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Thread: Using pine, other "non-spruce" woods...

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    Default Using pine, other "non-spruce" woods...

    I've made one mandolin. I'm looking forward to making my next one, one after that, one after that...

    My dad has some nice long, wide board of pine with no knots. For my last project I used spruce, but not "fancy" spruce.

    I'm wondering what your thoughts are about using this pine for my next few projects. It has some tight, parallel grain. It's straight, no blemishes. Is this a good idea? What precautions or different approaches would you recommend versus spruce?

    Thanks.

  2. #2
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    Default Re: Using pine, other "non-spruce" woods...

    There are many different species of pine, so just calling it pine is not sufficient information. They vary quite a bit in properties, especially their hardness. If it is the most common, Eastern white pine, then the properties are in the same ballpark with spruce, although spruce is stronger and has a better strength to weight ratio, which enables it to be carved thinner without giving up structural integrity.. so a pine top might be possible, but I have to wonder if there’s a good reason it’s not used more.
    Don

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  3. #3

    Default Re: Using pine, other "non-spruce" woods...

    The mandolin (my first) I’m building has a top made from Douglas fir. At least that’s what it was identified as at Menards.
    I was wandering through my local store last year and noticed a 2x6 with exceptionally perfect tight quarter sawn grain, so I bought it not knowing what I would use it for. The sides, band and neck all come from a piece of rough sawn Cherry I bought from a local small sawmill for almost nothing.
    I think it’s going to turn out real nice.

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    Registered User fscotte's Avatar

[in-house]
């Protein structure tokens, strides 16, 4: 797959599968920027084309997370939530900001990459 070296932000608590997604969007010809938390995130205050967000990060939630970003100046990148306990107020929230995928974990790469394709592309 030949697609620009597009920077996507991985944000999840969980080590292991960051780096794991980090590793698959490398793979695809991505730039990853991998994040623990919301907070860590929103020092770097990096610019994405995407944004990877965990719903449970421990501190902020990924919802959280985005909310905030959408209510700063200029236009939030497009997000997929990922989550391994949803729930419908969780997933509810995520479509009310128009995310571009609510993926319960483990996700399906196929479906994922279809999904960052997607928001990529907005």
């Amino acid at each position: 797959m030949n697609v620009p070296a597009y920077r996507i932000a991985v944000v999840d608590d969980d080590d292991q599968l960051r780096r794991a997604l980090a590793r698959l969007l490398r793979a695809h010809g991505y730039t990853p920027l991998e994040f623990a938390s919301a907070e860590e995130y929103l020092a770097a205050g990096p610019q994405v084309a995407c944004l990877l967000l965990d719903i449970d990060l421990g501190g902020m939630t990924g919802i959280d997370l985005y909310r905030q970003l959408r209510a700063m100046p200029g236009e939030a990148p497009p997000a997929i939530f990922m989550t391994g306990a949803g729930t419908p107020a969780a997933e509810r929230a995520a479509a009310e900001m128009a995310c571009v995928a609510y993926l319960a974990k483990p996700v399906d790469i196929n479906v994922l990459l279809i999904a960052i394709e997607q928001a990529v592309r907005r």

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    Default Re: Using pine, other "non-spruce" woods...

    If it's wood, it's light, and stiff, and has few defects or run-out, you can use it.

    Pine doesn't know it's pine. Sometimes pine thinks it the world's best spruce.

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  6. #5

    Default Re: Using pine, other "non-spruce" woods...

    Redwood! It's my favorite top wood. Tapping and flexing will give you a sense of it's properties. More rigorous/quantitative tests will give you more confidence.
    A big problem with lumber store pine, and why most luthiers are not going to use it, is that it's very young and kiln dried. It's been held onto a pallet it's whole life. Then you come along and take it home. Who knows what shape it will be once it's relieved the internal stresses. Might be fine, might be a bow tie.

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    Kelley Mandolins Skip Kelley's Avatar
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    Default Re: Using pine, other "non-spruce" woods...

    Quote Originally Posted by Marty Jacobson View Post
    Redwood! It's my favorite top wood. Tapping and flexing will give you a sense of it's properties. More rigorous/quantitative tests will give you more confidence.
    A big problem with lumber store pine, and why most luthiers are not going to use it, is that it's very young and kiln dried. It's been held onto a pallet it's whole life. Then you come along and take it home. Who knows what shape it will be once it's relieved the internal stresses. Might be fine, might be a bow tie.